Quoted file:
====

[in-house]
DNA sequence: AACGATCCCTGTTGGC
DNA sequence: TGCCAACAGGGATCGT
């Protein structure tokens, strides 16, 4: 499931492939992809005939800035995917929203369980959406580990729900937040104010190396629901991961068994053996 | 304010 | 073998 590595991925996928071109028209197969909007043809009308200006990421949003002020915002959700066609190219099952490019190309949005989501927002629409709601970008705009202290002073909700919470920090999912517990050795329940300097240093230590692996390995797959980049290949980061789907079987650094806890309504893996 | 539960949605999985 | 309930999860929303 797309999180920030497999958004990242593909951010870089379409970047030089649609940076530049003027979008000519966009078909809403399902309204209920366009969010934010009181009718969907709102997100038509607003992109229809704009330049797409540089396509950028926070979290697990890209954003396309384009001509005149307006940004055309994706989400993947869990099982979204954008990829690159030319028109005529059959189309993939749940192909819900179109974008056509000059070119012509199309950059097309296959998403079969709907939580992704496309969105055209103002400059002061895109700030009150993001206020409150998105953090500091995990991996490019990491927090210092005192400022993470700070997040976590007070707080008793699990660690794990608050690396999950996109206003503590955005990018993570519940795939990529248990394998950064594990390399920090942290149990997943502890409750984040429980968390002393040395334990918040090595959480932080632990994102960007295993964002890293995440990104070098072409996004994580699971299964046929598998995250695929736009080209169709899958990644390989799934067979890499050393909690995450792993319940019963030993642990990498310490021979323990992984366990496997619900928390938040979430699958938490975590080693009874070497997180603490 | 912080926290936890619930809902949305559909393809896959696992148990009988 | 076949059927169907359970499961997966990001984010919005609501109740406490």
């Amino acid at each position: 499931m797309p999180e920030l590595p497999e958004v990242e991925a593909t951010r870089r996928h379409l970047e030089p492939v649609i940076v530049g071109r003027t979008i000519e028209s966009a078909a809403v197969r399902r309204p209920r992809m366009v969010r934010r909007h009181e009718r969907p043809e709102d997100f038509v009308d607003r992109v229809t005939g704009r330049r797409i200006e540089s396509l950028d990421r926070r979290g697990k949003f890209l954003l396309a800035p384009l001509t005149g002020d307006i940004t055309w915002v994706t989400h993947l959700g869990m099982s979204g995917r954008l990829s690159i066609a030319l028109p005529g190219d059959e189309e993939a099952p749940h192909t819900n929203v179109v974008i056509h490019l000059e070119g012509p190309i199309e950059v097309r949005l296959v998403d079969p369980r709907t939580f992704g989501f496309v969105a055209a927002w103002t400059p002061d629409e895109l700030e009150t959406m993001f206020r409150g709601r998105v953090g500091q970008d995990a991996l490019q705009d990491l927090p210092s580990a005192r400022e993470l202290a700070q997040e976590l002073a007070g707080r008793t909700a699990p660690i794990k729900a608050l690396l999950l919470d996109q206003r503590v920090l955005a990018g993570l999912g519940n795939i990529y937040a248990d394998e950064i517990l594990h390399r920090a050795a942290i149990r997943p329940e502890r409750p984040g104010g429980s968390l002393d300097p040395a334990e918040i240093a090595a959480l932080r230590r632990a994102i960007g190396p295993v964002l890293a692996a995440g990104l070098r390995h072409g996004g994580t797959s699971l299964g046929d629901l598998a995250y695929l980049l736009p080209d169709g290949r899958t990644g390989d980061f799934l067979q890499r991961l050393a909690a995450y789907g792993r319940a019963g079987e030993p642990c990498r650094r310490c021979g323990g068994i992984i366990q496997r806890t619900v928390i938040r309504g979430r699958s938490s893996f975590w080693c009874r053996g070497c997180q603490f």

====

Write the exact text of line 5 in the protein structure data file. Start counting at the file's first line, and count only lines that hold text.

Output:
């Amino acid at each position: 499931m797309p999180e920030l590595p497999e958004v990242e991925a593909t951010r870089r996928h379409l970047e030089p492939v649609i940076v530049g071109r003027t979008i000519e028209s966009a078909a809403v197969r399902r309204p209920r992809m366009v969010r934010r909007h009181e009718r969907p043809e709102d997100f038509v009308d607003r992109v229809t005939g704009r330049r797409i200006e540089s396509l950028d990421r926070r979290g697990k949003f890209l954003l396309a800035p384009l001509t005149g002020d307006i940004t055309w915002v994706t989400h993947l959700g869990m099982s979204g995917r954008l990829s690159i066609a030319l028109p005529g190219d059959e189309e993939a099952p749940h192909t819900n929203v179109v974008i056509h490019l000059e070119g012509p190309i199309e950059v097309r949005l296959v998403d079969p369980r709907t939580f992704g989501f496309v969105a055209a927002w103002t400059p002061d629409e895109l700030e009150t959406m993001f206020r409150g709601r998105v953090g500091q970008d995990a991996l490019q705009d990491l927090p210092s580990a005192r400022e993470l202290a700070q997040e976590l002073a007070g707080r008793t909700a699990p660690i794990k729900a608050l690396l999950l919470d996109q206003r503590v920090l955005a990018g993570l999912g519940n795939i990529y937040a248990d394998e950064i517990l594990h390399r920090a050795a942290i149990r997943p329940e502890r409750p984040g104010g429980s968390l002393d300097p040395a334990e918040i240093a090595a959480l932080r230590r632990a994102i960007g190396p295993v964002l890293a692996a995440g990104l070098r390995h072409g996004g994580t797959s699971l299964g046929d629901l598998a995250y695929l980049l736009p080209d169709g290949r899958t990644g390989d980061f799934l067979q890499r991961l050393a909690a995450y789907g792993r319940a019963g079987e030993p642990c990498r650094r310490c021979g323990g068994i992984i366990q496997r806890t619900v928390i938040r309504g979430r699958s938490s893996f975590w080693c009874r053996g070497c997180q603490f």